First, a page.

With as many nuclear weapons as there are out there in the world, it’s amazing there haven’t been more mishaps, accidents, or rogue detonations. While there have been a few close calls like the 1961 Goldsboro B-52 crash in my home state of North Carolina, so far we’ve been lucky not to have any major incidents. That we know of, that is.
While a nuclear weapon detonation would be pretty difficult to conceal, unexplained clouds of radiation circling the globe over the last year or two might suggest that someone is testing weapons on the sly. While in this most recent case there’s little to go on other than anomalous radiation detection, a still unexplained incident from 1979 came complete with an unidentified double flash of bright light. The American-operated Vela Hotel satellite detected two anomalous bright flashes of light near the Prince Edward Islands off the coast of Antarctica. It was determined at the time that the flashes likely came from a secret nuclear detonation – yet the perpetrator remained unknown.
Now, new research conducted by scientists at the Otago University at Wellington add to the suspicion that the Vela incident was indeed a nuclear detonation. The researchers examined previously unpublished studies of sheep thyroid glands conducted by U.S. military researchers in Australia following the incident and discovered abnormally high levels of iodine-131, a byproduct of nuclear weapons. According to their publication, these findings support the theory that the Vela anomaly was indeed the result of a clandestine nuclear test:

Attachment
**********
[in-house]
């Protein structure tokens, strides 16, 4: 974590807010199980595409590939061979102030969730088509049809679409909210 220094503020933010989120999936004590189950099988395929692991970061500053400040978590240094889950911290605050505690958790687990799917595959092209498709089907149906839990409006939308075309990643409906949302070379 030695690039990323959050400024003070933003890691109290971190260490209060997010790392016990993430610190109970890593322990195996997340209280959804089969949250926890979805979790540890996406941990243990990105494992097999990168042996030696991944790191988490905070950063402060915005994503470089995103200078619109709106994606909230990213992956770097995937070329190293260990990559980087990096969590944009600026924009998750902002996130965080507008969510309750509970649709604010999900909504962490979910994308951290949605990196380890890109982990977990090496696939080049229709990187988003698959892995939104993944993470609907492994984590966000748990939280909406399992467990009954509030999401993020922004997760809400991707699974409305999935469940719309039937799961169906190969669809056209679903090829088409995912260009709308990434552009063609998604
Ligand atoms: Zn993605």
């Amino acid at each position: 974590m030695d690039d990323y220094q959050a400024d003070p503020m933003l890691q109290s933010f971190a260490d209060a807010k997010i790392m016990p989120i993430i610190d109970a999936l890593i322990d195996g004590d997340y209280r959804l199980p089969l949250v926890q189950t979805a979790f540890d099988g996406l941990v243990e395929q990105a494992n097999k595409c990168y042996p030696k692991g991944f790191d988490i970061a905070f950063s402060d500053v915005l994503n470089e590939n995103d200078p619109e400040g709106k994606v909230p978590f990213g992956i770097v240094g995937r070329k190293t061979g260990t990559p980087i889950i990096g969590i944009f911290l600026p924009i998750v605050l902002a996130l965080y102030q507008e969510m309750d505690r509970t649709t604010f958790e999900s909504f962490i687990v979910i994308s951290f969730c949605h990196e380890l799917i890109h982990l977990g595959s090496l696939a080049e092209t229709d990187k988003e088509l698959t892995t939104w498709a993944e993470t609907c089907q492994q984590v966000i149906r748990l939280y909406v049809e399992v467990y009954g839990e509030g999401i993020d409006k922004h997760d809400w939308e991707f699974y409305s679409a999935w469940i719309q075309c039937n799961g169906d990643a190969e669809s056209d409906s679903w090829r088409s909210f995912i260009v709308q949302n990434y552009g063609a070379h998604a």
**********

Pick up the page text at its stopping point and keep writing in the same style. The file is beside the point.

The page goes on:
Iodine-131 found in the thyroids of some Australian sheep would be consistent with them having grazed in the path of a potential radioactive fallout plume from a 22 September low-yield nuclear test in the Southern Indian Ocean. Further, several declassified letters and reports which describe aspects of still classified hydroacoustic reports and data favor the test scenario.
Based on intelligence gathered by American spy agencies, it was assumed in the wake of the incident that Israel and South Africa likely conducted a joint nuclear test. That intelligence was then likely buried in order to preserve the United States’ strategic alliance with Israel. Even so, Otago University’s Nick Wilson told the New Zealand Herald that this study of sheep thyroids “adds to the evidence base that this was an illegal nuclear weapons test, very likely to have been conducted by Israel with assistance from the apartheid regime in South Africa,” a test which would have been in violation with the Limited Test Ban Treaty.
This incident really has to make you wonder: how many nuclear detonations or tests have gone undetected or have been assumed to be something else entirely? Even if the answer is “one,” it’s a pretty chilling thought.